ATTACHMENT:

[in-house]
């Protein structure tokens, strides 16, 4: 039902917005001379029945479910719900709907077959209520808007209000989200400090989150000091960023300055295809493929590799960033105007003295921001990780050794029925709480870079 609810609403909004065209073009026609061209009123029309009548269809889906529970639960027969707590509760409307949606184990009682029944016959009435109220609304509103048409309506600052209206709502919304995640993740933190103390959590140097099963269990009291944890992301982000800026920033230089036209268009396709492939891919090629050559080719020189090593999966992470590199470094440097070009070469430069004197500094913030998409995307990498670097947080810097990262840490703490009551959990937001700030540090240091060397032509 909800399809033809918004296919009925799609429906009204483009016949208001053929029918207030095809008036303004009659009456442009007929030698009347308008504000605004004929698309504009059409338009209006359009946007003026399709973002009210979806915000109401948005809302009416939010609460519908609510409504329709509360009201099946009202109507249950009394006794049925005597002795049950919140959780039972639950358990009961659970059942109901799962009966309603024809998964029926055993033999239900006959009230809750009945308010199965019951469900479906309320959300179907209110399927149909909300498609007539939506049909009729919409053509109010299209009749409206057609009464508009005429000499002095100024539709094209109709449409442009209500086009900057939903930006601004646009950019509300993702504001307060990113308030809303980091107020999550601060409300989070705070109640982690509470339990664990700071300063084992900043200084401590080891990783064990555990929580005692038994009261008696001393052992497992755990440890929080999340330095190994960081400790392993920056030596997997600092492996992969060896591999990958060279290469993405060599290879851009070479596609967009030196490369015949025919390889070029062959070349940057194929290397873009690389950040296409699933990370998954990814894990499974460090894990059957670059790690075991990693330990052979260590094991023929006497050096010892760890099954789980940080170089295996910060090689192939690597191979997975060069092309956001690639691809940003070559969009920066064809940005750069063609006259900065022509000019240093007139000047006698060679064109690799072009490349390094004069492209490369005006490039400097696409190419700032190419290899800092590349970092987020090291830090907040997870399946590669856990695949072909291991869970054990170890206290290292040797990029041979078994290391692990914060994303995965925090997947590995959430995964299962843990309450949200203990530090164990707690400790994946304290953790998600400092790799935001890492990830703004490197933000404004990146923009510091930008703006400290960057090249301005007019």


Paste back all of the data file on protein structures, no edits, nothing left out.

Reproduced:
[in-house]
């Protein structure tokens, strides 16, 4: 039902917005001379029945479910719900709907077959209520808007209000989200400090989150000091960023300055295809493929590799960033105007003295921001990780050794029925709480870079 609810609403909004065209073009026609061209009123029309009548269809889906529970639960027969707590509760409307949606184990009682029944016959009435109220609304509103048409309506600052209206709502919304995640993740933190103390959590140097099963269990009291944890992301982000800026920033230089036209268009396709492939891919090629050559080719020189090593999966992470590199470094440097070009070469430069004197500094913030998409995307990498670097947080810097990262840490703490009551959990937001700030540090240091060397032509 909800399809033809918004296919009925799609429906009204483009016949208001053929029918207030095809008036303004009659009456442009007929030698009347308008504000605004004929698309504009059409338009209006359009946007003026399709973002009210979806915000109401948005809302009416939010609460519908609510409504329709509360009201099946009202109507249950009394006794049925005597002795049950919140959780039972639950358990009961659970059942109901799962009966309603024809998964029926055993033999239900006959009230809750009945308010199965019951469900479906309320959300179907209110399927149909909300498609007539939506049909009729919409053509109010299209009749409206057609009464508009005429000499002095100024539709094209109709449409442009209500086009900057939903930006601004646009950019509300993702504001307060990113308030809303980091107020999550601060409300989070705070109640982690509470339990664990700071300063084992900043200084401590080891990783064990555990929580005692038994009261008696001393052992497992755990440890929080999340330095190994960081400790392993920056030596997997600092492996992969060896591999990958060279290469993405060599290879851009070479596609967009030196490369015949025919390889070029062959070349940057194929290397873009690389950040296409699933990370998954990814894990499974460090894990059957670059790690075991990693330990052979260590094991023929006497050096010892760890099954789980940080170089295996910060090689192939690597191979997975060069092309956001690639691809940003070559969009920066064809940005750069063609006259900065022509000019240093007139000047006698060679064109690799072009490349390094004069492209490369005006490039400097696409190419700032190419290899800092590349970092987020090291830090907040997870399946590669856990695949072909291991869970054990170890206290290292040797990029041979078994290391692990914060994303995965925090997947590995959430995964299962843990309450949200203990530090164990707690400790994946304290953790998600400092790799935001890492990830703004490197933000404004990146923009510091930008703006400290960057090249301005007019």